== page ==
Amendments to the Economic Crime and Corporate Transparency Bill designed to curb the abuse of legal proceedings to intimidate and financially exhaust journalists and campaigners have received a mixed response from the legal profession. The measures will give judges powers to dismiss cases classified as SLAPPs - strategic litigation against public participation.
Media specialist Rupert Cowper-Coles of international firm RPC described the amendment as 'very welcome'. The lord chancellor’s plan to introduce cost protection for defendants 'is potentially very significant', he said. 'Journalists and whistleblowers should not face the prospect of bankruptcy and losing their home for doing their job by reporting on dirty money and corruption.'
He added: 'We hope that (as the government has indicated) this amendment is a first step towards wider “anti-slapp” legislation that applies not only to matters relating to economic crime, but to public interest reporting generally.'
However reputation specialist Gideon Benaim of London firm Simkins questioned the need for the amendment. 'When even the Coalition Against SLAPPs in Europe estimate that there were 14 SLAPPs in 2021, one must first question whether the law needs to be changed at all for such a small number of alleged cases, and whether these "SLAPPs" are all properly identified as being such anyhow.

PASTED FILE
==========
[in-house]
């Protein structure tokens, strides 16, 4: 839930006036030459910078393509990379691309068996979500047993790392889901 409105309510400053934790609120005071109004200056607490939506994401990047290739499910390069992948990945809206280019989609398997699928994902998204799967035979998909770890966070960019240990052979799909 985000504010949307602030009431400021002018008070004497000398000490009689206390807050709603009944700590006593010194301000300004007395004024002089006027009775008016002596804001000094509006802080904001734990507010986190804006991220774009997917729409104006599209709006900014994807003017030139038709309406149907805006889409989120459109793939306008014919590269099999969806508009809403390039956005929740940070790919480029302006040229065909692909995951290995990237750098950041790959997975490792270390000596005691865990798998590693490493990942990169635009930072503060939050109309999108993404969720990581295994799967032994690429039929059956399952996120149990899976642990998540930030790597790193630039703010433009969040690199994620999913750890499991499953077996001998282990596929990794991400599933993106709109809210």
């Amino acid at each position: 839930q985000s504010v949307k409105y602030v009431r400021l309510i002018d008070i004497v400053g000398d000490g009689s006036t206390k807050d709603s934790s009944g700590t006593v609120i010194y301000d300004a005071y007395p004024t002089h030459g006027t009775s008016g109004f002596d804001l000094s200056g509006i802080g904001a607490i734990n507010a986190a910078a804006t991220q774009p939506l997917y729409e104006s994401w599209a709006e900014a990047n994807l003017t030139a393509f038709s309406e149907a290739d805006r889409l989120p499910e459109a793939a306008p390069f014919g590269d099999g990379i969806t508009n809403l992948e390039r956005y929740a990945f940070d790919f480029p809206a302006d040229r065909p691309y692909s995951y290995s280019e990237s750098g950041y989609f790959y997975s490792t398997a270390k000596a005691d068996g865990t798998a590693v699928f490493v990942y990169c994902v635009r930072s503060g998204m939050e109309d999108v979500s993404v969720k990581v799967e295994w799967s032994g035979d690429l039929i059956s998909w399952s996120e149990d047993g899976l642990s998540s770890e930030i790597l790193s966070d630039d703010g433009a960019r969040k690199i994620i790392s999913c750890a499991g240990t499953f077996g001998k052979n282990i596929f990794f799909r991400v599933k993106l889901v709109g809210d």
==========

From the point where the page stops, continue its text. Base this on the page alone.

'What is good to see is that the government is limiting the new legislation to matters of "economic crime" only, and that it has defined what an "economic crime SLAPP" is, although strangely the words "abuse of process" do not appear in it.
'It is vital that the government carefully balances the various competing rights involved, including the right to reputation, which is too often forgotten. The courts already have ample tools available to them to dispose of abusive claims, and I remain of the view that the issue of so-called SLAPPs has been blown out of proportion.'
Bar chair Nick Vineall KC 'warmly welcomed' the proposals. 'We will carefully consider the detail of the proposed amendments to ensure that they are practical and workable and strike an appropriate balance between freedom of speech and the protection of reputation.’
In a guarded reference to the Solicitors Regulation Authority’s announced plan to curb SLAPPs, Vineall said: 'We agree with the government that the present balance is not in the right place. We also agree with the government that this important task is one for parliament, not for regulators.'